** Cheeky edit to add: wherever you are in the world, have a look at my Jumpstart – it just might be the key to helping get you or your friends out of the diet cycle 🙂

Perceptions of fitness

I find this really interesting – everyone has an idea of where they sit on the fitness scale, and yet this perception is often vastly out of line with reality.

If we define the scale as running from sedentary lifestyle (drive to work, sit at a desk, drive home, sit on the sofa) as a 1, through to 10 being professional athlete, where would you put yourself? I often hear different versions of similar statements: “I’ve got the dogs to walk so I know I’m a lot fitter than many of my counterparts” (maybe placing themselves higher on the scale than they are?); “I can only run 10k, so I’m really unfit” (perhaps underplaying what they can do?); “I literally do no exercise” (only for me to discover they horseride/ dog walk/ do an active job).

I’m as guilty of it – I know I’m a slow runner, so I perceive myself to be less fit than those who run more quickly. Is that a fair assessment? Probably not. I can still run long distances, I can still swim and cycle further than many, but not as far as others. I’d position myself at a 5-6 on the scale. Where’d you put yourself? And where do you perceive me to be?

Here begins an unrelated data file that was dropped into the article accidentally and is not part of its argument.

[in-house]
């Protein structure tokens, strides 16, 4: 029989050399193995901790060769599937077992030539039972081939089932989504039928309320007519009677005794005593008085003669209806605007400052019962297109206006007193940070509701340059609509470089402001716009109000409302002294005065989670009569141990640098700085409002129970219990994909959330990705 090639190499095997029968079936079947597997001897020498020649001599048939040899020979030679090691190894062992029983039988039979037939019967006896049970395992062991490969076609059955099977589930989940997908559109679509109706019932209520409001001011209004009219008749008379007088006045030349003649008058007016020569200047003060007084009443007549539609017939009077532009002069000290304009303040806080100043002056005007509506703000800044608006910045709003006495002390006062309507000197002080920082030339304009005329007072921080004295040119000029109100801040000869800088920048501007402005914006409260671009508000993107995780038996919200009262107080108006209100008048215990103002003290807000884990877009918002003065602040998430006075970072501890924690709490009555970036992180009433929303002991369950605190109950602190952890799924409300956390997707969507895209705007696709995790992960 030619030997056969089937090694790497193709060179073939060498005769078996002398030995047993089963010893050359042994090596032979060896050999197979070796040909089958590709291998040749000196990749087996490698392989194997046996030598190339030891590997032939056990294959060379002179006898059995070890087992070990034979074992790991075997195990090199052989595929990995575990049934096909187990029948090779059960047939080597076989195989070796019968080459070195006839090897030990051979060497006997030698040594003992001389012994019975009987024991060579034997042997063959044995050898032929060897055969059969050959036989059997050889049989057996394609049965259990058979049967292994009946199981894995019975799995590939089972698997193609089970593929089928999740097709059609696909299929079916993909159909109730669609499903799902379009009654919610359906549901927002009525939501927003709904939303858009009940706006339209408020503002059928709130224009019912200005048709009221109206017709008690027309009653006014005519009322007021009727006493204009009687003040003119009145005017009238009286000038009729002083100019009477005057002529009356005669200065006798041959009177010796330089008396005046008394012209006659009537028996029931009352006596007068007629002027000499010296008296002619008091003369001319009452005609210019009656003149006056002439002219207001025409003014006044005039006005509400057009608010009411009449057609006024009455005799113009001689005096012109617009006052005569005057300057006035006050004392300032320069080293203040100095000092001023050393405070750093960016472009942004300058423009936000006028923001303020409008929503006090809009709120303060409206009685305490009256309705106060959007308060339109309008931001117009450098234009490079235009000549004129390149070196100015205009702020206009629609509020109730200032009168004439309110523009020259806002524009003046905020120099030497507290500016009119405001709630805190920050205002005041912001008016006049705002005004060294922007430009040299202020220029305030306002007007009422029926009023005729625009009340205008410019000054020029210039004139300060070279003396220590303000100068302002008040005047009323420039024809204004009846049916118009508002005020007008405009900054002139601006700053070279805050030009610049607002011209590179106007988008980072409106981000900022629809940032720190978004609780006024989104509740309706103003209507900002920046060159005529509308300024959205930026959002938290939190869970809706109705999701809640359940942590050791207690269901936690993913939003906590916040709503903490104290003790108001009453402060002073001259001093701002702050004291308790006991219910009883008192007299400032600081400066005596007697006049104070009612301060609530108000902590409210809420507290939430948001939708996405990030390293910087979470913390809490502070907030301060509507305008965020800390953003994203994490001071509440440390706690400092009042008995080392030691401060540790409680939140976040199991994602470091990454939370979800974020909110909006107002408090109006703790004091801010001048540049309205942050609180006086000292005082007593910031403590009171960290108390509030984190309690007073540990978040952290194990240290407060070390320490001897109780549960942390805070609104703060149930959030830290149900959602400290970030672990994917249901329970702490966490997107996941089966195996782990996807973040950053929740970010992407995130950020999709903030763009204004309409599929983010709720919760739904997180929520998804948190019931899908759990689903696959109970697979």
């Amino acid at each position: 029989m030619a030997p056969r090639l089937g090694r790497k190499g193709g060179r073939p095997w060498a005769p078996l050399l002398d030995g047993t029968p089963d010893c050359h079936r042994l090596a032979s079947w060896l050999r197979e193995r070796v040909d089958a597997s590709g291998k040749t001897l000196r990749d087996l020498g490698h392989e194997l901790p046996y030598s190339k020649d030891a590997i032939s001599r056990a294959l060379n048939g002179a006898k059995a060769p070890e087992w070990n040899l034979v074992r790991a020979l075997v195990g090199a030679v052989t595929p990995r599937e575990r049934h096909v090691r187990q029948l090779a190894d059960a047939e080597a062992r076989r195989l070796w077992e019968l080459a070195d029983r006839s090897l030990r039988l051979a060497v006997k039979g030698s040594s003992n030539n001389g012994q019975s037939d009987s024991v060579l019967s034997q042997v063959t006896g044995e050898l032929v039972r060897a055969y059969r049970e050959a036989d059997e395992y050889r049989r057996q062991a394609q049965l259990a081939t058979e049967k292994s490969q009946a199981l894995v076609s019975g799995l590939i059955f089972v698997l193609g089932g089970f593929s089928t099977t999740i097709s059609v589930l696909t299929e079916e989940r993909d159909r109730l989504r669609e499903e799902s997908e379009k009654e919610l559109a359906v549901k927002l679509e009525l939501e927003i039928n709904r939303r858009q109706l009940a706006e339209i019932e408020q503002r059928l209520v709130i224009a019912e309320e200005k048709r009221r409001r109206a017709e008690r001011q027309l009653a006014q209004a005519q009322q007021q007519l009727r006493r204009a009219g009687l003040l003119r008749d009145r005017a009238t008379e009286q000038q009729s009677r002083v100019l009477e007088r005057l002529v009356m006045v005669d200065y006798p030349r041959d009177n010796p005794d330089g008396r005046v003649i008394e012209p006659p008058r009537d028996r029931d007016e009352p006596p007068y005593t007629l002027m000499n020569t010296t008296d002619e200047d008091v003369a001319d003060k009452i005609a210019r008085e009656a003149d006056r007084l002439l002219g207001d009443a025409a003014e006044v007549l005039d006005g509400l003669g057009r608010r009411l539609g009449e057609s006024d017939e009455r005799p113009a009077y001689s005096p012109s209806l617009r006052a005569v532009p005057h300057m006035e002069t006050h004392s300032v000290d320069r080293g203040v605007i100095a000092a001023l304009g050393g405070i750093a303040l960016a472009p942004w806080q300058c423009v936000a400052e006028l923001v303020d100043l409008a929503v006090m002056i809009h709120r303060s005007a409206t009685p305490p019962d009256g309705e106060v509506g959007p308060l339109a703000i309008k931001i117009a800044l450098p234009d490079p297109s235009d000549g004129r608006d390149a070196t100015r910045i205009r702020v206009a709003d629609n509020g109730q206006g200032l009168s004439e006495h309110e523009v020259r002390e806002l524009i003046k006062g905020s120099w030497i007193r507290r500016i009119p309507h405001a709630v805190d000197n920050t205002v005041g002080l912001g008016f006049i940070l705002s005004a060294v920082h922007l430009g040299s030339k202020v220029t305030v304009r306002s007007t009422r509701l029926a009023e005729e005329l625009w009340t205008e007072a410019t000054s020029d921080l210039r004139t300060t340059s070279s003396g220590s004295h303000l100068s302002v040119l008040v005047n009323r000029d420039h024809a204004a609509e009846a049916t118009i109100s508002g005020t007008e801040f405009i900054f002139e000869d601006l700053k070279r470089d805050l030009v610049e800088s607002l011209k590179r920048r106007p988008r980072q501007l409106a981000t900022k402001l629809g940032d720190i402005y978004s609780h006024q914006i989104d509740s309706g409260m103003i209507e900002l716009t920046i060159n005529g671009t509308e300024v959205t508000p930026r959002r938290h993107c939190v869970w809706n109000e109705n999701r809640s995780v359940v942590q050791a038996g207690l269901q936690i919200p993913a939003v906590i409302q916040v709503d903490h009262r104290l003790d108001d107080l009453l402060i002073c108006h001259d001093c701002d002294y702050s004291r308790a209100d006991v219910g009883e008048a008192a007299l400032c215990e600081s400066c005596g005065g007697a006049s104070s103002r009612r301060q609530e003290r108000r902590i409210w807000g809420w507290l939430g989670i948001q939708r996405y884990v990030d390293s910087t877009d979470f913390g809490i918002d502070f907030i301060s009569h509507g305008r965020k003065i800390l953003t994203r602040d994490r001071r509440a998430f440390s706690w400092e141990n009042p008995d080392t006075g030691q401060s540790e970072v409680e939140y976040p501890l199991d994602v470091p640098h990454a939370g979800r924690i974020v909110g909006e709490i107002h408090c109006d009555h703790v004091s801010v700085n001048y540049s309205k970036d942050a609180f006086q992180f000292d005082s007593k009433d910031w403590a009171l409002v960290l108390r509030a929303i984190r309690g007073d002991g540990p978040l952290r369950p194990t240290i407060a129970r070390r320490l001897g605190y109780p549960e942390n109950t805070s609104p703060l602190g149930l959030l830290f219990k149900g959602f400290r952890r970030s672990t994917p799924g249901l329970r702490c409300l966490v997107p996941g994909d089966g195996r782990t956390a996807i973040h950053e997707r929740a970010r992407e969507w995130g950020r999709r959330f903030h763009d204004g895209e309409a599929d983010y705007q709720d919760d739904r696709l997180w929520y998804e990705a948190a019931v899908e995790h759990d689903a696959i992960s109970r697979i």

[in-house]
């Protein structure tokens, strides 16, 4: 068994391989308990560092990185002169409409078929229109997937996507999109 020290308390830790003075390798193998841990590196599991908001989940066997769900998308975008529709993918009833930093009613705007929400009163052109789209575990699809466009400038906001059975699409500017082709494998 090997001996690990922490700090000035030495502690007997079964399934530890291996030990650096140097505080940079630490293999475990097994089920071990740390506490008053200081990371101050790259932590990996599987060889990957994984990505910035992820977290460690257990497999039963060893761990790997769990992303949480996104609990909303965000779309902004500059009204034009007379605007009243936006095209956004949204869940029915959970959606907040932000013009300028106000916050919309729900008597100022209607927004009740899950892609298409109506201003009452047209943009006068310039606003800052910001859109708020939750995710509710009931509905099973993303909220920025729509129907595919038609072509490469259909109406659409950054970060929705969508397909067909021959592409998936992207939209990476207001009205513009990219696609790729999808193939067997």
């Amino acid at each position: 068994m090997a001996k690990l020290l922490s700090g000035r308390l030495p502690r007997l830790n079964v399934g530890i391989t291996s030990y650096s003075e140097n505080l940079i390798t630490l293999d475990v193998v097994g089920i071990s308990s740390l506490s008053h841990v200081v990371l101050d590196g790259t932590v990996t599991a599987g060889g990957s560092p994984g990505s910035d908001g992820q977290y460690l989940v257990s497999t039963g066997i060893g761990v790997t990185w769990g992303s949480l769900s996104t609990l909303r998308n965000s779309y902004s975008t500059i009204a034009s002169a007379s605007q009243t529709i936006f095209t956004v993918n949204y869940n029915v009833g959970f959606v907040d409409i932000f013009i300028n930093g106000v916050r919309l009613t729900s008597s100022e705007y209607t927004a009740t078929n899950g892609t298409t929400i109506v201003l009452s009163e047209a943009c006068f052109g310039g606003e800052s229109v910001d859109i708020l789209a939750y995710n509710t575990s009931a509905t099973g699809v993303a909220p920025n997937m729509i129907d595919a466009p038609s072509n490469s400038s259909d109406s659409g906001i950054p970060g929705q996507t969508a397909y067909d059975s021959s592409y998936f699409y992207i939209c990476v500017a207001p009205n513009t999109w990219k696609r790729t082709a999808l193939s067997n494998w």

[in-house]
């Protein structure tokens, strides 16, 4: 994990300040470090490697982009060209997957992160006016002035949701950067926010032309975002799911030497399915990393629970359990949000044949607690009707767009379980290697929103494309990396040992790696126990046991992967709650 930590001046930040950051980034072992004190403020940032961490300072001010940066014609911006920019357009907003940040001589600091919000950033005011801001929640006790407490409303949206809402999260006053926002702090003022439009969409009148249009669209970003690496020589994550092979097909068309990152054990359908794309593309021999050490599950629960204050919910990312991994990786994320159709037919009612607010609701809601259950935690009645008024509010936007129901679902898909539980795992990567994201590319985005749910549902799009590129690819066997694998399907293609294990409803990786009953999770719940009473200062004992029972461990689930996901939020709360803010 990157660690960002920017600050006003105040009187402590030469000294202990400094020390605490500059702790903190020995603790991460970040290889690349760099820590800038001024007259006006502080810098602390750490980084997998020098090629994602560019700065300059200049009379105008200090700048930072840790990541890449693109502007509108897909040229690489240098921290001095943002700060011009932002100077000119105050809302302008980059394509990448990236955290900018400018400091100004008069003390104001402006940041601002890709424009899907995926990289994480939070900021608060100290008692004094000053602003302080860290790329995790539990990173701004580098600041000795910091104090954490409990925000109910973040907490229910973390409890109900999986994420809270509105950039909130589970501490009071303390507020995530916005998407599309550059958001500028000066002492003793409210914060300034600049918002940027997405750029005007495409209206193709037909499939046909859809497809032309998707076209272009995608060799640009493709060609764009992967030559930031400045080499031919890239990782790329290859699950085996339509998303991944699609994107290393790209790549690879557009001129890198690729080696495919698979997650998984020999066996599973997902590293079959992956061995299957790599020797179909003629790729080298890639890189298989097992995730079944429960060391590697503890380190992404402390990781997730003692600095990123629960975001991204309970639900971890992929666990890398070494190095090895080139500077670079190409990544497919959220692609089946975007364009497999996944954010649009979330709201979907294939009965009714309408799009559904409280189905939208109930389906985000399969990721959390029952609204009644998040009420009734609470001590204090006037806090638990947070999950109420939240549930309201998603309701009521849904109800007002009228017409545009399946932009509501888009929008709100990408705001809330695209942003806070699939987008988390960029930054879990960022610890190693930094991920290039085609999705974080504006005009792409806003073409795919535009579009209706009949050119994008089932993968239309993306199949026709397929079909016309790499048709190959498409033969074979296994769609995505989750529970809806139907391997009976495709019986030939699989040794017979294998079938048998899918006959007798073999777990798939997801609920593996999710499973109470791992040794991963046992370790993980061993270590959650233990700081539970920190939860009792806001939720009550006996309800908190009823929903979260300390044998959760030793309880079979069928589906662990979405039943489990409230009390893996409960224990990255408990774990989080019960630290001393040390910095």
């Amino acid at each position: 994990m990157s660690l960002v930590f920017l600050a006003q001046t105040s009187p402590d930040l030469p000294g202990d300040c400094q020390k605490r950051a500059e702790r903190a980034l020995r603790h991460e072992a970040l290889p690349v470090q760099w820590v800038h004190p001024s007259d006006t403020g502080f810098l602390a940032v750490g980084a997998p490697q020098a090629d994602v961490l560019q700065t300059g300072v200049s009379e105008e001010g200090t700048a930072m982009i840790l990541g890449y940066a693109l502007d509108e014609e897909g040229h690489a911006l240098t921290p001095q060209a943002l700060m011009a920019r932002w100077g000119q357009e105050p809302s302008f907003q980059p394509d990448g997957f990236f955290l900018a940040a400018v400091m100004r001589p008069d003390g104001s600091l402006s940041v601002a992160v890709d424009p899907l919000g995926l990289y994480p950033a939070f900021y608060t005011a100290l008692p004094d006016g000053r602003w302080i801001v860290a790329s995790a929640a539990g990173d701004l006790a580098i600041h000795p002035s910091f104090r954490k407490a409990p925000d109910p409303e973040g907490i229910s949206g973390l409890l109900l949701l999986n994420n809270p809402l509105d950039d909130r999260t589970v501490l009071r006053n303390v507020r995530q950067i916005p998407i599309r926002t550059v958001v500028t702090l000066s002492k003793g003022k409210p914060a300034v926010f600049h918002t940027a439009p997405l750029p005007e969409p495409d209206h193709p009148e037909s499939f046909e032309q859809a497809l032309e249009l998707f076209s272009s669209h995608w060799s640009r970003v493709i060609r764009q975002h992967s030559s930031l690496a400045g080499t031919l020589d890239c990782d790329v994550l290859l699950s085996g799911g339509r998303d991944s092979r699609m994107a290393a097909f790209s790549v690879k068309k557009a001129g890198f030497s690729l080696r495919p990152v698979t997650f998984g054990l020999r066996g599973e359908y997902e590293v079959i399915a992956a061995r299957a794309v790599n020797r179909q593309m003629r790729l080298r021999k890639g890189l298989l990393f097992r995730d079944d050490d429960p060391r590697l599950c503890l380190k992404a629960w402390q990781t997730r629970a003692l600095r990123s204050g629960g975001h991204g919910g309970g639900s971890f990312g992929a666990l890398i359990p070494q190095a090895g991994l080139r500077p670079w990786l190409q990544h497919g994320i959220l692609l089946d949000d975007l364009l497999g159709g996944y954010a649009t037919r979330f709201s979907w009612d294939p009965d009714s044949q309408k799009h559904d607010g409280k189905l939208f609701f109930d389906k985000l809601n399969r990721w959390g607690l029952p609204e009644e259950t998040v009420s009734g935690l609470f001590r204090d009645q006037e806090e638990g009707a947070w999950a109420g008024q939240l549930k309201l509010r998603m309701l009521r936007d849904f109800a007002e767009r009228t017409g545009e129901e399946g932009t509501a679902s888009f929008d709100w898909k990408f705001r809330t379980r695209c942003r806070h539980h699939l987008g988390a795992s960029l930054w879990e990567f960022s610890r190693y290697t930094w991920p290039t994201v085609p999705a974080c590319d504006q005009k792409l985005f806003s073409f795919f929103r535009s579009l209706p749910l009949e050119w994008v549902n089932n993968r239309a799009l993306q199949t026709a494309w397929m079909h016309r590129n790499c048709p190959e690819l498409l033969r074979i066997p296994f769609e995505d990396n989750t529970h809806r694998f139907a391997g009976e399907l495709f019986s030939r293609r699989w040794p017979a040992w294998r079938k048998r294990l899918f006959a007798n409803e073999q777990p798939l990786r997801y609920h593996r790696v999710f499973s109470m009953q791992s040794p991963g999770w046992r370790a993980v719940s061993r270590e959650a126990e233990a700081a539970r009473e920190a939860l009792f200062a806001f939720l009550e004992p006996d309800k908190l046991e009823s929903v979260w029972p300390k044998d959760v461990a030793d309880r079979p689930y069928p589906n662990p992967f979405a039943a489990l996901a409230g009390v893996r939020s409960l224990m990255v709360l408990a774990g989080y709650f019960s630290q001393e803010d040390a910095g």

“I don’t have time to get to the gym”, “I’m too busy to go for a run”, “How on earth do you find the time to fit your training in?”. These are all things I’ve heard (and sometimes said) a million times. I get it, I hear you, we’re busy, we all have so many things competing for our time (and yes, Holby City is as valid a thief of time as work, kids, family) that exercise can fall by the wayside.

Not everyone considers 5am to be a sensible time for a run – although if you can get out there at that time you’ll be amazed at the birdsong you get serenaded by – so how do I encourage clients to fit exercise into their busy lifestyle? By breaking it down and adapting it. By making it so simple that you can’t not do it. By fitting it in to their life, not mine.

An example: one client commutes to London, so leaves the house before 6am and doesn’t get home until 8pm. What sort of fool would I be to expect her to get up even earlier to exercise or have any energy left when she gets home? I’d be a very unrealistic PT! So we adapt the exercises – rather than walk up the stairs at work can she run 3 steps in each flight, when sitting down to her desk can she slow the movement down so her quads really work, when waiting for the kettle to boil can she do some bicep curls with the bottle of milk, when brushing her teeth can she do some lunges in the bathroom. All suddenly very doable, very manageable. Suddenly time is available everywhere.

Next excuse…